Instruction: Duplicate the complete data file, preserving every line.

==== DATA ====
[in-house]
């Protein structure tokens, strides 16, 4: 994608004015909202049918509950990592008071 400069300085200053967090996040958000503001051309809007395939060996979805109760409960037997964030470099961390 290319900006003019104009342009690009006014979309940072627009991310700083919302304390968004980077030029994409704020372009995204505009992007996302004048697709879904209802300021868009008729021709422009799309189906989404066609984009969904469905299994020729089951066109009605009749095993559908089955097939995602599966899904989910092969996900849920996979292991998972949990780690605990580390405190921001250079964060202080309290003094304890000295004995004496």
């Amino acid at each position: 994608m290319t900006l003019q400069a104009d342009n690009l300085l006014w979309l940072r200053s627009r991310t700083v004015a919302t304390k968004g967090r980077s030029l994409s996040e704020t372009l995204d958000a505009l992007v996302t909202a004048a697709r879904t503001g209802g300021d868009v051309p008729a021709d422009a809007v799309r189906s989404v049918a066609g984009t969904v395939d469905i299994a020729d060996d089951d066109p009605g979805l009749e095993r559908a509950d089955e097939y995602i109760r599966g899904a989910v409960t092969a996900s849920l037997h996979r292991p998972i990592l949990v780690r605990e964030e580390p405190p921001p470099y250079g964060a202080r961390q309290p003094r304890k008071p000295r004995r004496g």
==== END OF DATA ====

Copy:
[in-house]
């Protein structure tokens, strides 16, 4: 994608004015909202049918509950990592008071 400069300085200053967090996040958000503001051309809007395939060996979805109760409960037997964030470099961390 290319900006003019104009342009690009006014979309940072627009991310700083919302304390968004980077030029994409704020372009995204505009992007996302004048697709879904209802300021868009008729021709422009799309189906989404066609984009969904469905299994020729089951066109009605009749095993559908089955097939995602599966899904989910092969996900849920996979292991998972949990780690605990580390405190921001250079964060202080309290003094304890000295004995004496």
């Amino acid at each position: 994608m290319t900006l003019q400069a104009d342009n690009l300085l006014w979309l940072r200053s627009r991310t700083v004015a919302t304390k968004g967090r980077s030029l994409s996040e704020t372009l995204d958000a505009l992007v996302t909202a004048a697709r879904t503001g209802g300021d868009v051309p008729a021709d422009a809007v799309r189906s989404v049918a066609g984009t969904v395939d469905i299994a020729d060996d089951d066109p009605g979805l009749e095993r559908a509950d089955e097939y995602i109760r599966g899904a989910v409960t092969a996900s849920l037997h996979r292991p998972i990592l949990v780690r605990e964030e580390p405190p921001p470099y250079g964060a202080r961390q309290p003094r304890k008071p000295r004995r004496g």